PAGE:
Major private equity firms have seen a number of top management departures in Africa, individuals familiar with the matter said, as the funds grapple with investments hurt by a weak economy.
U.S. firm Carlyle, Standard Chartered and emerging market-focused Actis have all seen a change of top executives at their Africa funds, according to these six individuals.
Once seen as a beacon of growth, private equity firms expanded their business in the region just before the financial crash. A weak economy and falling currencies have now taken the gloss off a decade of ‘Africa rising’ optimism.
Some investments by these companies have struggled in the downturn. The changes at these groups, which pool the money of pension funds and international investors to buy, say, a stake in local companies, bring this decline into focus.
Carlyle’s Africa chief, Marlon Chigwende, confirmed that he had left. His departure in August followed a number of unsuccessful buyouts, including in Nigeria’s struggling Diamond Bank, two sources familiar with the matter said.
Chigwende told Reuters that investments had done well while he was in charge and that he was now setting up his own fund. Carlyle did not comment on the reasons for his departure.
The Africa chief for Actis, John van Wyk, is also due to leave, two sources familiar with the matter said, asking to remain anonymous because of the sensitivity of the matter. Van Wyk did not respond to a request for comment.
The company’s global private equity head Peter Schmid, a veteran of African fund management, said he too would be leaving the group. An Actis spokesman declined to comment.
Standard Chartered is parting ways with its Africa head, Peter Baird, as part of a plan to reduce its Africa team from 11 members to five, two industry sources said.
Standard Chartered’s private equity head, Joe Stevens, confirmed that the team was being “streamlined” but said it was not linked to performance.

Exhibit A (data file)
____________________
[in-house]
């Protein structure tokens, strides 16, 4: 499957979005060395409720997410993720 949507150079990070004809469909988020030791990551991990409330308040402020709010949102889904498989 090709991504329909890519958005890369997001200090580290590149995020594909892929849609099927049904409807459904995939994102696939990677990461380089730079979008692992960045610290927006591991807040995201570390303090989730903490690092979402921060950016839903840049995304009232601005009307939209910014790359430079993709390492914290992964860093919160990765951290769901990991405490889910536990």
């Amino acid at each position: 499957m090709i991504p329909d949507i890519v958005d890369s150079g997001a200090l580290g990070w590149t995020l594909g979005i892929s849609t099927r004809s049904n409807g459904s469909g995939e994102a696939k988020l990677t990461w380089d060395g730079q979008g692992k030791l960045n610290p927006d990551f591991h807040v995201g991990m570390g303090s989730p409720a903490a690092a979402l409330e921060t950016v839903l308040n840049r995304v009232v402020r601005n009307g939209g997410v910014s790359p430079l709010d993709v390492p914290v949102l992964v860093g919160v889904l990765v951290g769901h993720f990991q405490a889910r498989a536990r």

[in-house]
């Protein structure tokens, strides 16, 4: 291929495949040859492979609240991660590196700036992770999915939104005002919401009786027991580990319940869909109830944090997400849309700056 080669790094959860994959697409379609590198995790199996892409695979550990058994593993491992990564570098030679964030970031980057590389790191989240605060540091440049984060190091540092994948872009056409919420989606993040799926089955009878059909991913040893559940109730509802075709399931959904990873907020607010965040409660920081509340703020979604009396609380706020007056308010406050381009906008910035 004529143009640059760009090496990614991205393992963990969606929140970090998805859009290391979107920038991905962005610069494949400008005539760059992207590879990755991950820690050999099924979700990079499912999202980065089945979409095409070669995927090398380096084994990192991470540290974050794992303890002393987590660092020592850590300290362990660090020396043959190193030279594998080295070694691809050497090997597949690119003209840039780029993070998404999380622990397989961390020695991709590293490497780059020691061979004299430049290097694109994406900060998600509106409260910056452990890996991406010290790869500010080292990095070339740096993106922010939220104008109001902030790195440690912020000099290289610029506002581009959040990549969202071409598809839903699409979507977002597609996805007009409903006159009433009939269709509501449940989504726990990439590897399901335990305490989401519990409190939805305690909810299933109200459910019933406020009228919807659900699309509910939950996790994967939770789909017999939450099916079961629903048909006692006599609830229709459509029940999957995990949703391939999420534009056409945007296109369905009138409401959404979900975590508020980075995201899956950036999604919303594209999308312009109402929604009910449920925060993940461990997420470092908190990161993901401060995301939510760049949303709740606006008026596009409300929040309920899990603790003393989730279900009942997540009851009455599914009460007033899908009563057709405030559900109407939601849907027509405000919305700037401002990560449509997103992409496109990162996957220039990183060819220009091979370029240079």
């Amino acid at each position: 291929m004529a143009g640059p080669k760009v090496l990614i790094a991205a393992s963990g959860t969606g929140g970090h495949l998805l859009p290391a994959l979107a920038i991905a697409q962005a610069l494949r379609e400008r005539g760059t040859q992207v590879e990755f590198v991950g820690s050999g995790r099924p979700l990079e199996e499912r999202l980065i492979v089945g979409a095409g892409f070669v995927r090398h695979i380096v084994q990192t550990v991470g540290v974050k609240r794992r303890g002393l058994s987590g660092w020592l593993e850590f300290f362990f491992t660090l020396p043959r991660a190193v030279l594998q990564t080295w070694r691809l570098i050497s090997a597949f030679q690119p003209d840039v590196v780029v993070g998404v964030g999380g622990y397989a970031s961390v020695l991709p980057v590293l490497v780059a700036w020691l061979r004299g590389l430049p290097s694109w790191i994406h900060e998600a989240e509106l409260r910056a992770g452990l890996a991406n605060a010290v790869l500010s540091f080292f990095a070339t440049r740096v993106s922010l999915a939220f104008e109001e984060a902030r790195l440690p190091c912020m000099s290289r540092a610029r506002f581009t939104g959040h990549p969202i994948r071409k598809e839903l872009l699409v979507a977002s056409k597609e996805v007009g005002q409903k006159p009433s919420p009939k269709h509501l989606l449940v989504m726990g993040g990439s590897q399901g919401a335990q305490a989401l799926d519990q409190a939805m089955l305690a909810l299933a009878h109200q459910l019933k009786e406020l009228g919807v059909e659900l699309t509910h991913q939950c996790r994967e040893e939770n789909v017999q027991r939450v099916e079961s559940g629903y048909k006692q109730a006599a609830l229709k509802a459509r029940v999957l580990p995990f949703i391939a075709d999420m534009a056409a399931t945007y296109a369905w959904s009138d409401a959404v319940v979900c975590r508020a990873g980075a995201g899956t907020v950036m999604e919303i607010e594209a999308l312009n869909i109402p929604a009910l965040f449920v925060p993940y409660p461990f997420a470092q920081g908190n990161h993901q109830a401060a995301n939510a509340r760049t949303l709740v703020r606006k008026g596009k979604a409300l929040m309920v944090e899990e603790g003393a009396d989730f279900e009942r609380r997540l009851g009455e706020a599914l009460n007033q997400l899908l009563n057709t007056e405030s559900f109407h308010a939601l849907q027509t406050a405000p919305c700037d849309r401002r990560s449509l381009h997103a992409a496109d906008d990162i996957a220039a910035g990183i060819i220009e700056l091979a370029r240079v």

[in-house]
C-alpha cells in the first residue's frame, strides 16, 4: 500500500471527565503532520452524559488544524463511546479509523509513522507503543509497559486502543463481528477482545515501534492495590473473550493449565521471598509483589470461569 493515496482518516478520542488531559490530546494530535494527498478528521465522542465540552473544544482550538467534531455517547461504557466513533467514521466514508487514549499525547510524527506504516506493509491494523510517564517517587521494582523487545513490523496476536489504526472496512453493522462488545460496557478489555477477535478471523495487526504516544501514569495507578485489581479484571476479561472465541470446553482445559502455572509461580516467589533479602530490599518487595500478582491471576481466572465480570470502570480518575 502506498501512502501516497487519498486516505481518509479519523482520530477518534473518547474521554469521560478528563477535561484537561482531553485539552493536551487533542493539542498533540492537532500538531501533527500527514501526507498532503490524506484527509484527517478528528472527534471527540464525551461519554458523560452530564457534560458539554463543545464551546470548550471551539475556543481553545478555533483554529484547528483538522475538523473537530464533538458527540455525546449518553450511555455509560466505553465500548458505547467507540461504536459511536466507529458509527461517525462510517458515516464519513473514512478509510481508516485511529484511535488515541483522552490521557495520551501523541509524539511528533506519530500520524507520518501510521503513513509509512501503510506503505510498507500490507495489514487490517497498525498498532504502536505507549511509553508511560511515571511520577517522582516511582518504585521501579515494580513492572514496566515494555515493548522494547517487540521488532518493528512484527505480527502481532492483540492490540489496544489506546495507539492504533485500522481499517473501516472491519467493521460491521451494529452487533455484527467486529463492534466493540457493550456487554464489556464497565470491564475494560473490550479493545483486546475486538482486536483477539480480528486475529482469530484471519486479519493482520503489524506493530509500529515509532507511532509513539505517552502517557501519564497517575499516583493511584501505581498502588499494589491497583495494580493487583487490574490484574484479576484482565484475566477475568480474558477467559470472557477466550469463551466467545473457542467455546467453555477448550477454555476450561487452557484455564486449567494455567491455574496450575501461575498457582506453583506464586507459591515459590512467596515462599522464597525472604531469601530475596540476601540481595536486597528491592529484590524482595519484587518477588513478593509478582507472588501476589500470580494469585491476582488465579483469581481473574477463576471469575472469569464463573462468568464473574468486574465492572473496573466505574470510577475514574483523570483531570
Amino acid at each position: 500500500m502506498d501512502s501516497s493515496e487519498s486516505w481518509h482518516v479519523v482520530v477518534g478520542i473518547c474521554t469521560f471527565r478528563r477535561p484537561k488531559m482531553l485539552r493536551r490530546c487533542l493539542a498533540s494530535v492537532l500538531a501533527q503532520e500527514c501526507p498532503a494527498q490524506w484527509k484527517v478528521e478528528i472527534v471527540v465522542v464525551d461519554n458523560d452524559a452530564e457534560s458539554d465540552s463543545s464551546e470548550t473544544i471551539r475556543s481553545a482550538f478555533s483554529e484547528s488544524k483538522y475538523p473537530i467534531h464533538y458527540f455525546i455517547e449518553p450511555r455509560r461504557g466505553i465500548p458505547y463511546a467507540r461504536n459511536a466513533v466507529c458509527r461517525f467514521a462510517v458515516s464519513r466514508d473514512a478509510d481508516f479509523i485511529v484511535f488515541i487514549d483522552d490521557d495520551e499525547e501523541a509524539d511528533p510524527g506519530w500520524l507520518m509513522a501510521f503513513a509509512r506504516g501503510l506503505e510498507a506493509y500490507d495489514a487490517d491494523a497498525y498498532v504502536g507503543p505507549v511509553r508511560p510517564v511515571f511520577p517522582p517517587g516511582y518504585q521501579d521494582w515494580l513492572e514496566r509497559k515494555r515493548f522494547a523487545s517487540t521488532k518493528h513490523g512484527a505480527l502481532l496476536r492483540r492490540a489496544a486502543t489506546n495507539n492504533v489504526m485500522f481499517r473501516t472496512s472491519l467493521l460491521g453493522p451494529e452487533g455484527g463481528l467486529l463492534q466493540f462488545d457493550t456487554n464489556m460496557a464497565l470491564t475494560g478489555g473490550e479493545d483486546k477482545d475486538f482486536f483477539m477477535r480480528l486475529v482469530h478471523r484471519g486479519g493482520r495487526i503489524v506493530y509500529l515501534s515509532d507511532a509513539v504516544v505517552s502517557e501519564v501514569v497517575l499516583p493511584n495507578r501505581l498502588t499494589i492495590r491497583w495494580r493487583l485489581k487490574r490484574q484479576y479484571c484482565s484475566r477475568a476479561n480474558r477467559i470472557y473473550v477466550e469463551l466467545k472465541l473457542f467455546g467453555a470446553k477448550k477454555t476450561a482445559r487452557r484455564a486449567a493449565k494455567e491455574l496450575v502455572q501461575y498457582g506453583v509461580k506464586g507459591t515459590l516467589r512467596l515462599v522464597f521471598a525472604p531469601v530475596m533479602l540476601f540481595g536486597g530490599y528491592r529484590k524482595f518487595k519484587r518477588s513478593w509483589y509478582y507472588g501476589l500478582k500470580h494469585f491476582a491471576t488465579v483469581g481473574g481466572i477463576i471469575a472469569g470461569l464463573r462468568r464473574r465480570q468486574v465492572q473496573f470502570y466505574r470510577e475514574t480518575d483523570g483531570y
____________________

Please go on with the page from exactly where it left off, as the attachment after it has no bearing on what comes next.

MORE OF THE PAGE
A confidential investor prospectus, seen by Reuters, shows that Chigwende and two fund managers leaving Standard Chartered, Adrian Smith and Mayowa Ayodele, are planning to launch Arkana Partners, a new African private equity firm.
Smith and Ayodele declined to comment.
The changes come as a slump in oil has hit Africa hard, pushing countries such as South Africa, Nigeria and Angola into or close to recession and sending their currencies tumbling.
This change of fortune is reflected in the private equity sector.
African private equity deals fell to $2.5 billion last year, compared with $8.1 billion in 2014, and fundraising is expected to drop this year, the African Private Equity and Venture Capital Association said.
Many of the hardest hit investments have been in Nigeria, where subdued oil prices have pushed Africa’s most populous country and biggest economy into recession.
That has seen the supply of dollars dry up and the local Naira currency weaken, cutting the value of foreign investments in the country.
Standard Chartered’s investments include Nigeria’s Union Bank, which has halved in value this year.
Both Actis and Carlyle have suffered significant losses from stakes in Nigeria’s Diamond Bank.
Actis invested $134 million in Diamond Bank in 2007 and sold its stake in 2014 for an undisclosed amount, during which time the shares fell around 60 percent. Diamond’s Bank stock has slumped a further 90 percent in dollar terms since Carlyle invested $147 million in 2014.
Diamond Bank has been hammered by a shrinking economy, a plunging currency and acute foreign exchange shortages, all a consequence of the slump in the oil price.
Carlyle also bought into J&J Transport and Traxys between 2013 and 2014. J&J is an African transport firm with mining customers, while Traxys trades commodities in Africa and provides logistics for that sector.
Both have been hit by the slump in commodity prices since the private equity firms bought their stakes, two people familiar with the matter said.
An Actis spokesman declined to comment on fund performance, adding that it had worked with Diamond Bank through “a period of considerable volatility to build a strong franchise”.
The downturn is in stark contrast to the region’s earlier rapid growth, spurred by a commodity boom, debt forgiveness extended by rich nations to some African countries and the spread of mobile phones.
Some in the industry, however, still see potential.
“With the exception of Diamond Bank, the portfolio is performing in line with expectations,” Eric Kump, co-head of Carlyle’s Africa fund and Chigwende’s successor, told Reuters.
“Diamond Bank is the challenging asset.”
(Editing by John O’Donnell and Giles Elgood)
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